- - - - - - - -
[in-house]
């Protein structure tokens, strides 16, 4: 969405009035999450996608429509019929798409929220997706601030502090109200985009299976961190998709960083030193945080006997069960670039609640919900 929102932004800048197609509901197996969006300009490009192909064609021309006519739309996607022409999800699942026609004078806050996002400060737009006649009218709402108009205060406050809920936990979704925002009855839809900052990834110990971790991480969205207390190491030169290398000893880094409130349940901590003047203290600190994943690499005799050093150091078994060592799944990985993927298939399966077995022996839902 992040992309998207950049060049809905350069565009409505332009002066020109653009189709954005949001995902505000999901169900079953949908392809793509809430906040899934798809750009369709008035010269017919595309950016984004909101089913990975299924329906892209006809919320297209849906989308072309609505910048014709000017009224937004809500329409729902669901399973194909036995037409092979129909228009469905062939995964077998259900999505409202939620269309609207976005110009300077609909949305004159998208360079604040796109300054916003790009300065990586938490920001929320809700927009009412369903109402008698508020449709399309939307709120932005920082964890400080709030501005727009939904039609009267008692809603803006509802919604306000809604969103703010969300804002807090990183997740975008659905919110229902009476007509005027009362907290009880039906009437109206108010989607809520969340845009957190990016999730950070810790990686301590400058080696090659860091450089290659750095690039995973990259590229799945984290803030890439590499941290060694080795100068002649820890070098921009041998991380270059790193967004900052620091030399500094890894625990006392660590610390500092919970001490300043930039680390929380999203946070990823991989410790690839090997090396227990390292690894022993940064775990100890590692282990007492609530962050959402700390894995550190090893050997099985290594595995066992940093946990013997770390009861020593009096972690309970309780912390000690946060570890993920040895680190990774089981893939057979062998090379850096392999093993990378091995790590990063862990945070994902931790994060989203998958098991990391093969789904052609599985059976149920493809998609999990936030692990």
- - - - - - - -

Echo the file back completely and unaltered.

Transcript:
[in-house]
């Protein structure tokens, strides 16, 4: 969405009035999450996608429509019929798409929220997706601030502090109200985009299976961190998709960083030193945080006997069960670039609640919900 929102932004800048197609509901197996969006300009490009192909064609021309006519739309996607022409999800699942026609004078806050996002400060737009006649009218709402108009205060406050809920936990979704925002009855839809900052990834110990971790991480969205207390190491030169290398000893880094409130349940901590003047203290600190994943690499005799050093150091078994060592799944990985993927298939399966077995022996839902 992040992309998207950049060049809905350069565009409505332009002066020109653009189709954005949001995902505000999901169900079953949908392809793509809430906040899934798809750009369709008035010269017919595309950016984004909101089913990975299924329906892209006809919320297209849906989308072309609505910048014709000017009224937004809500329409729902669901399973194909036995037409092979129909228009469905062939995964077998259900999505409202939620269309609207976005110009300077609909949305004159998208360079604040796109300054916003790009300065990586938490920001929320809700927009009412369903109402008698508020449709399309939307709120932005920082964890400080709030501005727009939904039609009267008692809603803006509802919604306000809604969103703010969300804002807090990183997740975008659905919110229902009476007509005027009362907290009880039906009437109206108010989607809520969340845009957190990016999730950070810790990686301590400058080696090659860091450089290659750095690039995973990259590229799945984290803030890439590499941290060694080795100068002649820890070098921009041998991380270059790193967004900052620091030399500094890894625990006392660590610390500092919970001490300043930039680390929380999203946070990823991989410790690839090997090396227990390292690894022993940064775990100890590692282990007492609530962050959402700390894995550190090893050997099985290594595995066992940093946990013997770390009861020593009096972690309970309780912390000690946060570890993920040895680190990774089981893939057979062998090379850096392999093993990378091995790590990063862990945070994902931790994060989203998958098991990391093969789904052609599985059976149920493809998609999990936030692990």